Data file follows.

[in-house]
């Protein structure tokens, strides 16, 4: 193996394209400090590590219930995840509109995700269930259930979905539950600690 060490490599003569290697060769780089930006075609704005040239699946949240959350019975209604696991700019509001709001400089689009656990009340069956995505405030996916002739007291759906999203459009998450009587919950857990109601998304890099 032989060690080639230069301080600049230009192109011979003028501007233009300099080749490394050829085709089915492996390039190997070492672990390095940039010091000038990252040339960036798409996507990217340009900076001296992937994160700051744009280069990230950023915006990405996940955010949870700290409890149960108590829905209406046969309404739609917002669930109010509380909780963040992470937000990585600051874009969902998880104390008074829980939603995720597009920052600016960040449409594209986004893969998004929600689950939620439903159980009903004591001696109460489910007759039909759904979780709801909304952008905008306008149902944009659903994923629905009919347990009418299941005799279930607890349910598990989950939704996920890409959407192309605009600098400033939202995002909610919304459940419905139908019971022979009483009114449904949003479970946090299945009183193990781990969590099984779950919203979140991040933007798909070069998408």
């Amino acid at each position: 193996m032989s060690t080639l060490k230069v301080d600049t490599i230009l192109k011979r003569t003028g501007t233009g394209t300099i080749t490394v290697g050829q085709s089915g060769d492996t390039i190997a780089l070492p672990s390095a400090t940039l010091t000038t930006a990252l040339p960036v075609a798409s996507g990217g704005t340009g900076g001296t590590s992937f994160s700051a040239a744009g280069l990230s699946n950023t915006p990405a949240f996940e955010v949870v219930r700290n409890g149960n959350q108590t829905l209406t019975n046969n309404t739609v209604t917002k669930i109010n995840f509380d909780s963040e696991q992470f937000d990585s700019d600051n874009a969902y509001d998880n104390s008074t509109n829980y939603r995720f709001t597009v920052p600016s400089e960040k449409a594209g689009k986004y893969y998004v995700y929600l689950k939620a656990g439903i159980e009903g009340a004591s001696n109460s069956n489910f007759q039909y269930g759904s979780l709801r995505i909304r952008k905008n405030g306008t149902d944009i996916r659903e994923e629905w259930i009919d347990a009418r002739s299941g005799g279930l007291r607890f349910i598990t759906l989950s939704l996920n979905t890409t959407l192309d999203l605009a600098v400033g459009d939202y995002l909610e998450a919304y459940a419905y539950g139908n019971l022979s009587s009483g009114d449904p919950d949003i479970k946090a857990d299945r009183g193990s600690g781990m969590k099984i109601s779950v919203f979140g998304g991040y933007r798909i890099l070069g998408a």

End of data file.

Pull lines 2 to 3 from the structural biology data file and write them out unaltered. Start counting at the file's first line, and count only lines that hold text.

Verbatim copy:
């Protein structure tokens, strides 16, 4: 193996394209400090590590219930995840509109995700269930259930979905539950600690 060490490599003569290697060769780089930006075609704005040239699946949240959350019975209604696991700019509001709001400089689009656990009340069956995505405030996916002739007291759906999203459009998450009587919950857990109601998304890099 032989060690080639230069301080600049230009192109011979003028501007233009300099080749490394050829085709089915492996390039190997070492672990390095940039010091000038990252040339960036798409996507990217340009900076001296992937994160700051744009280069990230950023915006990405996940955010949870700290409890149960108590829905209406046969309404739609917002669930109010509380909780963040992470937000990585600051874009969902998880104390008074829980939603995720597009920052600016960040449409594209986004893969998004929600689950939620439903159980009903004591001696109460489910007759039909759904979780709801909304952008905008306008149902944009659903994923629905009919347990009418299941005799279930607890349910598990989950939704996920890409959407192309605009600098400033939202995002909610919304459940419905139908019971022979009483009114449904949003479970946090299945009183193990781990969590099984779950919203979140991040933007798909070069998408």
């Amino acid at each position: 193996m032989s060690t080639l060490k230069v301080d600049t490599i230009l192109k011979r003569t003028g501007t233009g394209t300099i080749t490394v290697g050829q085709s089915g060769d492996t390039i190997a780089l070492p672990s390095a400090t940039l010091t000038t930006a990252l040339p960036v075609a798409s996507g990217g704005t340009g900076g001296t590590s992937f994160s700051a040239a744009g280069l990230s699946n950023t915006p990405a949240f996940e955010v949870v219930r700290n409890g149960n959350q108590t829905l209406t019975n046969n309404t739609v209604t917002k669930i109010n995840f509380d909780s963040e696991q992470f937000d990585s700019d600051n874009a969902y509001d998880n104390s008074t509109n829980y939603r995720f709001t597009v920052p600016s400089e960040k449409a594209g689009k986004y893969y998004v995700y929600l689950k939620a656990g439903i159980e009903g009340a004591s001696n109460s069956n489910f007759q039909y269930g759904s979780l709801r995505i909304r952008k905008n405030g306008t149902d944009i996916r659903e994923e629905w259930i009919d347990a009418r002739s299941g005799g279930l007291r607890f349910i598990t759906l989950s939704l996920n979905t890409t959407l192309d999203l605009a600098v400033g459009d939202y995002l909610e998450a919304y459940a419905y539950g139908n019971l022979s009587s009483g009114d449904p919950d949003i479970k946090a857990d299945r009183g193990s600690g781990m969590k099984i109601s779950v919203f979140g998304g991040y933007r798909i890099l070069g998408a």